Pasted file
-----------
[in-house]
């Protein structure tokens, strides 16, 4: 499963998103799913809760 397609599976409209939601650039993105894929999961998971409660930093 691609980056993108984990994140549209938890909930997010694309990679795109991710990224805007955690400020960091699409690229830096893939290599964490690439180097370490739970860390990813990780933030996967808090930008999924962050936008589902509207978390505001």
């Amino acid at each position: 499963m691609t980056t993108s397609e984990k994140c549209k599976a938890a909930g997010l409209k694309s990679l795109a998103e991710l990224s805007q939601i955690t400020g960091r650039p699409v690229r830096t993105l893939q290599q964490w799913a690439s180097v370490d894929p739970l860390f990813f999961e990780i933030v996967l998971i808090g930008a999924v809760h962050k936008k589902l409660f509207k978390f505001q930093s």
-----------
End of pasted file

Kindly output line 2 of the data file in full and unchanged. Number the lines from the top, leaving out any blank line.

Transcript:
């Protein structure tokens, strides 16, 4: 499963998103799913809760 397609599976409209939601650039993105894929999961998971409660930093 691609980056993108984990994140549209938890909930997010694309990679795109991710990224805007955690400020960091699409690229830096893939290599964490690439180097370490739970860390990813990780933030996967808090930008999924962050936008589902509207978390505001």